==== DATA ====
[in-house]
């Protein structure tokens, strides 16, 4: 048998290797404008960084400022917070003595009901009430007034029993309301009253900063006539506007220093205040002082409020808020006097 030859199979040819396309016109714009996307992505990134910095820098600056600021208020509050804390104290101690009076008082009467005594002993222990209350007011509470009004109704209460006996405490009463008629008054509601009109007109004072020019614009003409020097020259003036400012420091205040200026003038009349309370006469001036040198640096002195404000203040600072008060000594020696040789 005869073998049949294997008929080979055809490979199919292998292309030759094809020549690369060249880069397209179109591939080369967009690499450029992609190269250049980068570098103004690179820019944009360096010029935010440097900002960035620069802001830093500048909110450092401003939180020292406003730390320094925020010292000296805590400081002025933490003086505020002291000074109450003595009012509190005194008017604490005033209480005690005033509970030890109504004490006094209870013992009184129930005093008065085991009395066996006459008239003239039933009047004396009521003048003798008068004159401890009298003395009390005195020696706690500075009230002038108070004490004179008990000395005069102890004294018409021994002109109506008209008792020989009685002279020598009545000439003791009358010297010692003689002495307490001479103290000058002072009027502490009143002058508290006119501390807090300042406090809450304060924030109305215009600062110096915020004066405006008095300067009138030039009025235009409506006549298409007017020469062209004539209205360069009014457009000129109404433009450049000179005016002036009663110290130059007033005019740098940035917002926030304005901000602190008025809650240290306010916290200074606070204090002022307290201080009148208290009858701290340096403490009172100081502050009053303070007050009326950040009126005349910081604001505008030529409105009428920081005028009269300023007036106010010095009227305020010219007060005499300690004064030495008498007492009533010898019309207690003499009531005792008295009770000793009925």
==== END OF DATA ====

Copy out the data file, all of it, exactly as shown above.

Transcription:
[in-house]
């Protein structure tokens, strides 16, 4: 048998290797404008960084400022917070003595009901009430007034029993309301009253900063006539506007220093205040002082409020808020006097 030859199979040819396309016109714009996307992505990134910095820098600056600021208020509050804390104290101690009076008082009467005594002993222990209350007011509470009004109704209460006996405490009463008629008054509601009109007109004072020019614009003409020097020259003036400012420091205040200026003038009349309370006469001036040198640096002195404000203040600072008060000594020696040789 005869073998049949294997008929080979055809490979199919292998292309030759094809020549690369060249880069397209179109591939080369967009690499450029992609190269250049980068570098103004690179820019944009360096010029935010440097900002960035620069802001830093500048909110450092401003939180020292406003730390320094925020010292000296805590400081002025933490003086505020002291000074109450003595009012509190005194008017604490005033209480005690005033509970030890109504004490006094209870013992009184129930005093008065085991009395066996006459008239003239039933009047004396009521003048003798008068004159401890009298003395009390005195020696706690500075009230002038108070004490004179008990000395005069102890004294018409021994002109109506008209008792020989009685002279020598009545000439003791009358010297010692003689002495307490001479103290000058002072009027502490009143002058508290006119501390807090300042406090809450304060924030109305215009600062110096915020004066405006008095300067009138030039009025235009409506006549298409007017020469062209004539209205360069009014457009000129109404433009450049000179005016002036009663110290130059007033005019740098940035917002926030304005901000602190008025809650240290306010916290200074606070204090002022307290201080009148208290009858701290340096403490009172100081502050009053303070007050009326950040009126005349910081604001505008030529409105009428920081005028009269300023007036106010010095009227305020010219007060005499300690004064030495008498007492009533010898019309207690003499009531005792008295009770000793009925």